LLS Survey Shows Lack of Blood Cancer Awareness in the United States

Alison Rodriguez

A recent survey by The Leukemia & Lymphoma Society (LLS) found that the majority of adults are surprised by the prevalence of blood cancers—specifically the prevalence of acute lymphocytic leukemia (ALL) among children and young adults.
LLS, the world’s largest voluntary non-profit, investigated the awareness of Americans on the impact of blood cancers, including leukemia, lymphoma, and myeloma. The survey revealed that more than 4 in 5 adults (82%) are surprised that blood cancer is the third leading cancer in terms of mortality.
“As there are no means of preventing or screening for most blood cancers, we are focused on finding cures and ensuring that patients have access to lifesaving treatments,” said Louis J. DeGennaro, PhD, president and CEO of LLS. “During Blood Cancer Awareness Month, we drive home the urgent unmet need presented by the blood cancers.”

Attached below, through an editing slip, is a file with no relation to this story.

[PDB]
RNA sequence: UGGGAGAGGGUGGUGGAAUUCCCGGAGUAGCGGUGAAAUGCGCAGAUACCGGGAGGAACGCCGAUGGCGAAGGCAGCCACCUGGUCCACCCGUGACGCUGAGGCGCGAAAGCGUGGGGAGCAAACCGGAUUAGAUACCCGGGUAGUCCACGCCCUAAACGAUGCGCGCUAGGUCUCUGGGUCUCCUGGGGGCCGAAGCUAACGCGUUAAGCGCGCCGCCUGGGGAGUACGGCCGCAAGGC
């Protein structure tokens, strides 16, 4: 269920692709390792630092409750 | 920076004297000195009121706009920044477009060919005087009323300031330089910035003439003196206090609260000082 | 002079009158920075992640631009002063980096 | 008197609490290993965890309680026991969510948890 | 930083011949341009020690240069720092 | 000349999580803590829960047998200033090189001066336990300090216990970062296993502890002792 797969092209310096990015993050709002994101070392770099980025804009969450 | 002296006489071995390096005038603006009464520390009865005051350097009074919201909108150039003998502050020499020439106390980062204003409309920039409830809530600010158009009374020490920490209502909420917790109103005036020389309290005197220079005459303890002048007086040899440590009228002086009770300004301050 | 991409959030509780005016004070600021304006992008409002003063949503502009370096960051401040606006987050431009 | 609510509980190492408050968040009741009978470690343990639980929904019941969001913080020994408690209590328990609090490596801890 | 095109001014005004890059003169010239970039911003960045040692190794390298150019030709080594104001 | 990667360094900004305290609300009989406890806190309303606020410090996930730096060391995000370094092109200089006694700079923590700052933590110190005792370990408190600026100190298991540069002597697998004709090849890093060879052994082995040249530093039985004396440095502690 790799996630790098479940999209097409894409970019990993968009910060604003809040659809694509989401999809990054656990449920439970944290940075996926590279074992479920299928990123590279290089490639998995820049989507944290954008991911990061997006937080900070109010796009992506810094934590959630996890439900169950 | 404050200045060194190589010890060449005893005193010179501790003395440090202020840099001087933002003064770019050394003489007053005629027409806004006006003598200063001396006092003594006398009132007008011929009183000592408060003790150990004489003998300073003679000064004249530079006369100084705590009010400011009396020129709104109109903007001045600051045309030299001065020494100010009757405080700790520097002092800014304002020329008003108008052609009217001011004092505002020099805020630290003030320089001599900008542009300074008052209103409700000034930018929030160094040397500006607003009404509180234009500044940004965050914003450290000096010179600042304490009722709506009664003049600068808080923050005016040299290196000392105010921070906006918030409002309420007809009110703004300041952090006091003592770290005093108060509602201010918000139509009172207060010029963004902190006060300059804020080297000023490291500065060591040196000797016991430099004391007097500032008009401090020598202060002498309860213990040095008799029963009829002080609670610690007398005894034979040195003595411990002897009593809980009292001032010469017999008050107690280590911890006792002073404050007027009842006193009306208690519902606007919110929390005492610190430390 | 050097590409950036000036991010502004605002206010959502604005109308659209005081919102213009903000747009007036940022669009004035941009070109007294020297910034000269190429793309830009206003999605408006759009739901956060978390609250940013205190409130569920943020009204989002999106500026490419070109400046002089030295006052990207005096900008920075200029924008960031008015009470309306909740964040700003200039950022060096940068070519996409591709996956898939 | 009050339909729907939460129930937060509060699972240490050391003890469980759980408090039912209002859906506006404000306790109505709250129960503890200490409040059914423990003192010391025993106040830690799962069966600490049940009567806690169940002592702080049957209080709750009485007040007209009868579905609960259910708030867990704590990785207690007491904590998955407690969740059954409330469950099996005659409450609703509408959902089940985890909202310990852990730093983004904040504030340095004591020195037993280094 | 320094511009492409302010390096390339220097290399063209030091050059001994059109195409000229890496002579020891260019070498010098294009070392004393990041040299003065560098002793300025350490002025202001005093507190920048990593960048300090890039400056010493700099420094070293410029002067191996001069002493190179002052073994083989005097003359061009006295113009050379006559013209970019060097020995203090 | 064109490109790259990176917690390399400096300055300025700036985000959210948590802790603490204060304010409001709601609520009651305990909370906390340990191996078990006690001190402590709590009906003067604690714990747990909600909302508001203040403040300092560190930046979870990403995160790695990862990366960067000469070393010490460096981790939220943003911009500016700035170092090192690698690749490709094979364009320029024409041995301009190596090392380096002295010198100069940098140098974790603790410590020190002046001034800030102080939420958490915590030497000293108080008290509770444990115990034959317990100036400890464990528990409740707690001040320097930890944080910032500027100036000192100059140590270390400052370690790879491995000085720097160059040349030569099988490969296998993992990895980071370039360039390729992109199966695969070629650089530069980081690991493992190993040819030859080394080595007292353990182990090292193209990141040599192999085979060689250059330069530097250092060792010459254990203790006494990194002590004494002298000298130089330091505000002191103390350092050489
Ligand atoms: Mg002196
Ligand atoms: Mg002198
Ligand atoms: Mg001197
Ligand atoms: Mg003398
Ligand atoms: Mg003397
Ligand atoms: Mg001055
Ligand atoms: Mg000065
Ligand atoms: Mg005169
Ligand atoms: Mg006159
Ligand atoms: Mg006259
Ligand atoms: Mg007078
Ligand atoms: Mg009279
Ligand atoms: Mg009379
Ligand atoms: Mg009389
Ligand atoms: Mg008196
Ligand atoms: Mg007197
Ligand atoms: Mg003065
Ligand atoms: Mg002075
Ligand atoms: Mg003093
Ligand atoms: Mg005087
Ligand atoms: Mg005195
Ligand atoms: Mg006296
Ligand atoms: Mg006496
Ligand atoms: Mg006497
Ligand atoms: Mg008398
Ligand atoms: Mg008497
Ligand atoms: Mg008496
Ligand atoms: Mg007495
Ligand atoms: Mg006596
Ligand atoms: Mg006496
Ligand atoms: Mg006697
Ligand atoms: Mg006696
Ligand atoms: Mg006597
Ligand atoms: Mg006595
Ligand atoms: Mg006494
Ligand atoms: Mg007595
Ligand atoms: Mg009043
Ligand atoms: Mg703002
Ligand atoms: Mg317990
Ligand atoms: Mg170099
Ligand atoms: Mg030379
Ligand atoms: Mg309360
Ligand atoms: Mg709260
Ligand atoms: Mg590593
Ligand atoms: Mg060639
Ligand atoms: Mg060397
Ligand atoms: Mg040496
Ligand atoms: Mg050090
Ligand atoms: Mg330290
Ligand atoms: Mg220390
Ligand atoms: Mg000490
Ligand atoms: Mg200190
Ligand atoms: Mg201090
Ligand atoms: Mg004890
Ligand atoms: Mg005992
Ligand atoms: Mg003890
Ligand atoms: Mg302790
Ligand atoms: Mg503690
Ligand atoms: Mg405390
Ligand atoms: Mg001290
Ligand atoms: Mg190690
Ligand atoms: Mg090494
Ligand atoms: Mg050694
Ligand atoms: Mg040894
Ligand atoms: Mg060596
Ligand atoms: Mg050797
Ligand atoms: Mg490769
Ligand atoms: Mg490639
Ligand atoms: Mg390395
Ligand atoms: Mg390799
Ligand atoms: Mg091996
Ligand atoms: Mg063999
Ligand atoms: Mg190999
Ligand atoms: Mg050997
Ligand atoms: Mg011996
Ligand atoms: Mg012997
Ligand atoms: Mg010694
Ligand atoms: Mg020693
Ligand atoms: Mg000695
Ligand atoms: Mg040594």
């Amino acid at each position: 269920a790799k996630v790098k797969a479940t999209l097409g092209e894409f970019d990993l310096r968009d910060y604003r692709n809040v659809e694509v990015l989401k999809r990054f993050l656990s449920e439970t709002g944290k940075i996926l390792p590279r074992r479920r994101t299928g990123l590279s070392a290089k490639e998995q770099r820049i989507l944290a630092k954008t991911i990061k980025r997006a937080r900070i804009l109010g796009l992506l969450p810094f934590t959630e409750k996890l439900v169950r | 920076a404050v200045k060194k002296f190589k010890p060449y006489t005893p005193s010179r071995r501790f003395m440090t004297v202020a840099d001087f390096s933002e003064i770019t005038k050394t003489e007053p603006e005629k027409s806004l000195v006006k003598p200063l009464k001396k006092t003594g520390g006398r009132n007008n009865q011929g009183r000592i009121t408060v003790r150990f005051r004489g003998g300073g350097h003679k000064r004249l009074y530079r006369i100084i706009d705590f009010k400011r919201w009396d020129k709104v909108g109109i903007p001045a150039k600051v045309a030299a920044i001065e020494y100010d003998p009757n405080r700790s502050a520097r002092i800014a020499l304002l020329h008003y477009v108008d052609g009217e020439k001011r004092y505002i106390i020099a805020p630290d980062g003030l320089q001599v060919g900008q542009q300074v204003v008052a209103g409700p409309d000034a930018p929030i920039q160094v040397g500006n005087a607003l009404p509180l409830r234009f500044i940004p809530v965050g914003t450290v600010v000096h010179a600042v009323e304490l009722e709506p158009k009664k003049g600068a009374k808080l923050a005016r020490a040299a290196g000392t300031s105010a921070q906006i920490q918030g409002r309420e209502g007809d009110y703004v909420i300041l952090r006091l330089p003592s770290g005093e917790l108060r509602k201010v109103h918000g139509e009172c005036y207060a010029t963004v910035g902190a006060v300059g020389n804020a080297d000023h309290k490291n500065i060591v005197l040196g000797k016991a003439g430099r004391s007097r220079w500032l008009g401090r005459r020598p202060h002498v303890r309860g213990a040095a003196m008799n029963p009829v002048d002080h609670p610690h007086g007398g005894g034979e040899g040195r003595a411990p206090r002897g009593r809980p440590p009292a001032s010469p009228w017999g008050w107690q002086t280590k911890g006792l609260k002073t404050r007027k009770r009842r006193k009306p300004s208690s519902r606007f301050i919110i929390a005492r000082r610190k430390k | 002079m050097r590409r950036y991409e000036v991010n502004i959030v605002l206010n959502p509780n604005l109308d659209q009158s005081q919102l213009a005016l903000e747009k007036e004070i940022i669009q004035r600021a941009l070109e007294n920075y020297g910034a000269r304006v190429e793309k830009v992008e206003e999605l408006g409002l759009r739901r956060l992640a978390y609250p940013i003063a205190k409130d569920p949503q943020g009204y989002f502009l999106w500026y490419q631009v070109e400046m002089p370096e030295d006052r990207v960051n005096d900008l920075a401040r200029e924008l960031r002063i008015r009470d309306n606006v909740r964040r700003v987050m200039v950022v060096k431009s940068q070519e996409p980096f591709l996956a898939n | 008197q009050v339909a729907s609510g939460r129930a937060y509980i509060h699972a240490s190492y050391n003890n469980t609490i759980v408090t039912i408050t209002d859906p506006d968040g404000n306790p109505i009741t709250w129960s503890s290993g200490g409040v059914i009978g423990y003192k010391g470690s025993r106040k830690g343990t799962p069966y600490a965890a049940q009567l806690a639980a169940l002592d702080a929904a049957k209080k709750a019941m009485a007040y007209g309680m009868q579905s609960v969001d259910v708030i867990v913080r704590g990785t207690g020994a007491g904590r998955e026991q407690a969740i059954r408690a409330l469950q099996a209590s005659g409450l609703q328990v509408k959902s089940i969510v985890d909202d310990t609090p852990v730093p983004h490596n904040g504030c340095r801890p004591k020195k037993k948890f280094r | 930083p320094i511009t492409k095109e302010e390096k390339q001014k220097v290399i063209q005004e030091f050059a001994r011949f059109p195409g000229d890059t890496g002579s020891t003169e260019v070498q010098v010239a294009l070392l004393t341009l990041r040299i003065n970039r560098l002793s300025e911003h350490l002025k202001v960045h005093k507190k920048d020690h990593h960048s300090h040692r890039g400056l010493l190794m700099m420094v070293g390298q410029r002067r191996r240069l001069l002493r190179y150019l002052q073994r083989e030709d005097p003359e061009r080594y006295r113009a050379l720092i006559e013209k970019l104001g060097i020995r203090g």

Additionally, the survey demonstrated that almost 4 in 5 adults (78%) are surprised that ALL is the most common cancer among those under 20 years old. While leukemia was revealed to be the most well-known among adults (72%), only 24% associated lymphoma with being a blood cancer and only 12% related myeloma as a blood cacner.
“With LLS’s support we’ve seen remarkable progress in just the past few years, and 2017 is shaping up to be a banner year for new blood cancer therapies” because of FDA approvals, explained DeGennaro.
Furthermore, 86% of people that participated in the survey were surprised that there are no ways of preventing or screenings for most blood cancers and 82% were surprised that more than one-third of blood cancer patients do not survive more than 5 years following diagnosis. The researchers emphasized the importance to change this as more than 1.3 million Americans are living with or in remission from blood cancer, while a new patient is diagnosed every 3 minutes in the United States, and someone dies every 9 minutes, according to the report.
“Earlier this year, after 4 decades with no change in the standard of care for acute myeloid leukemia (AML), one of the most deadly forms of blood cancer, 3 new therapies were approved by the FDA. In the past 4 years, new therapies were approved for chronic lymphocytic leukemia (CLL) and myeloma,” concluded DeGennaro. “We’re closer than ever to cures.”
The LLS hoped to create more awareness of blood cancers during its Blood Cancer Awareness Month campaign was intended to encourage people around in the world to fight blood cancer in September.
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